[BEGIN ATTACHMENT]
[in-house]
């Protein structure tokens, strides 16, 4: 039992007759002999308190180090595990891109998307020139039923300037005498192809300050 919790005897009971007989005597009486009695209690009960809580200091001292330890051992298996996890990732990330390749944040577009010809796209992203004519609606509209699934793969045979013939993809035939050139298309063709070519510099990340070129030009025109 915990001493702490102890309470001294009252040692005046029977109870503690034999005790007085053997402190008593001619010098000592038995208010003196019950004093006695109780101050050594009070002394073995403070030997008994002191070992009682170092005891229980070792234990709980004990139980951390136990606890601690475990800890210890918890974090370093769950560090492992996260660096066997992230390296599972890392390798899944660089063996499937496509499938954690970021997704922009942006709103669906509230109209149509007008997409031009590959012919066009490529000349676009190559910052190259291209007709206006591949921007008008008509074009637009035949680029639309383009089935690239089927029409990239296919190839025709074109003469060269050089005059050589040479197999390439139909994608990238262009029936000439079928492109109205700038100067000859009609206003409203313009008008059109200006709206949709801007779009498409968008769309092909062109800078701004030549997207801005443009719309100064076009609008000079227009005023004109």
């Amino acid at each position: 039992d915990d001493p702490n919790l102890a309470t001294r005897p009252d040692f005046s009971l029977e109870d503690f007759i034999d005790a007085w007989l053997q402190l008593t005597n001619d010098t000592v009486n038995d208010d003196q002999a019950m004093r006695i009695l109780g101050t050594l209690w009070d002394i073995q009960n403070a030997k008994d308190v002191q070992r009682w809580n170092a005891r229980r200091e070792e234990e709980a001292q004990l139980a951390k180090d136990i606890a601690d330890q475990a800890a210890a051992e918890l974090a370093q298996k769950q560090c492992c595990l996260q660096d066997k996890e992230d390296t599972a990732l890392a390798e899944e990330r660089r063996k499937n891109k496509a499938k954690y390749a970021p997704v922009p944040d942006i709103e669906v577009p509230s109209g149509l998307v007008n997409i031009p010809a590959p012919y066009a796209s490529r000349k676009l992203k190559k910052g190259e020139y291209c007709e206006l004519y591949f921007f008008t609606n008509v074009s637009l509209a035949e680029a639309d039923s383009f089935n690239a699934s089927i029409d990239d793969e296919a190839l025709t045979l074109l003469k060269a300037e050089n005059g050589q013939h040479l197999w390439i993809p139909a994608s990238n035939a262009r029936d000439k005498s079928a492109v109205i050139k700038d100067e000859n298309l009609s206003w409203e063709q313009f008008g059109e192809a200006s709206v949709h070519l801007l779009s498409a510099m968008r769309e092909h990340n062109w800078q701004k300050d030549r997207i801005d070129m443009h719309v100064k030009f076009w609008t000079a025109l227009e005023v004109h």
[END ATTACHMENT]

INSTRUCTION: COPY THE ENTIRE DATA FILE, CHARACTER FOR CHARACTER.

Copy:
[in-house]
């Protein structure tokens, strides 16, 4: 039992007759002999308190180090595990891109998307020139039923300037005498192809300050 919790005897009971007989005597009486009695209690009960809580200091001292330890051992298996996890990732990330390749944040577009010809796209992203004519609606509209699934793969045979013939993809035939050139298309063709070519510099990340070129030009025109 915990001493702490102890309470001294009252040692005046029977109870503690034999005790007085053997402190008593001619010098000592038995208010003196019950004093006695109780101050050594009070002394073995403070030997008994002191070992009682170092005891229980070792234990709980004990139980951390136990606890601690475990800890210890918890974090370093769950560090492992996260660096066997992230390296599972890392390798899944660089063996499937496509499938954690970021997704922009942006709103669906509230109209149509007008997409031009590959012919066009490529000349676009190559910052190259291209007709206006591949921007008008008509074009637009035949680029639309383009089935690239089927029409990239296919190839025709074109003469060269050089005059050589040479197999390439139909994608990238262009029936000439079928492109109205700038100067000859009609206003409203313009008008059109200006709206949709801007779009498409968008769309092909062109800078701004030549997207801005443009719309100064076009609008000079227009005023004109």
């Amino acid at each position: 039992d915990d001493p702490n919790l102890a309470t001294r005897p009252d040692f005046s009971l029977e109870d503690f007759i034999d005790a007085w007989l053997q402190l008593t005597n001619d010098t000592v009486n038995d208010d003196q002999a019950m004093r006695i009695l109780g101050t050594l209690w009070d002394i073995q009960n403070a030997k008994d308190v002191q070992r009682w809580n170092a005891r229980r200091e070792e234990e709980a001292q004990l139980a951390k180090d136990i606890a601690d330890q475990a800890a210890a051992e918890l974090a370093q298996k769950q560090c492992c595990l996260q660096d066997k996890e992230d390296t599972a990732l890392a390798e899944e990330r660089r063996k499937n891109k496509a499938k954690y390749a970021p997704v922009p944040d942006i709103e669906v577009p509230s109209g149509l998307v007008n997409i031009p010809a590959p012919y066009a796209s490529r000349k676009l992203k190559k910052g190259e020139y291209c007709e206006l004519y591949f921007f008008t609606n008509v074009s637009l509209a035949e680029a639309d039923s383009f089935n690239a699934s089927i029409d990239d793969e296919a190839l025709t045979l074109l003469k060269a300037e050089n005059g050589q013939h040479l197999w390439i993809p139909a994608s990238n035939a262009r029936d000439k005498s079928a492109v109205i050139k700038d100067e000859n298309l009609s206003w409203e063709q313009f008008g059109e192809a200006s709206v949709h070519l801007l779009s498409a510099m968008r769309e092909h990340n062109w800078q701004k300050d030549r997207i801005d070129m443009h719309v100064k030009f076009w609008t000079a025109l227009e005023v004109h």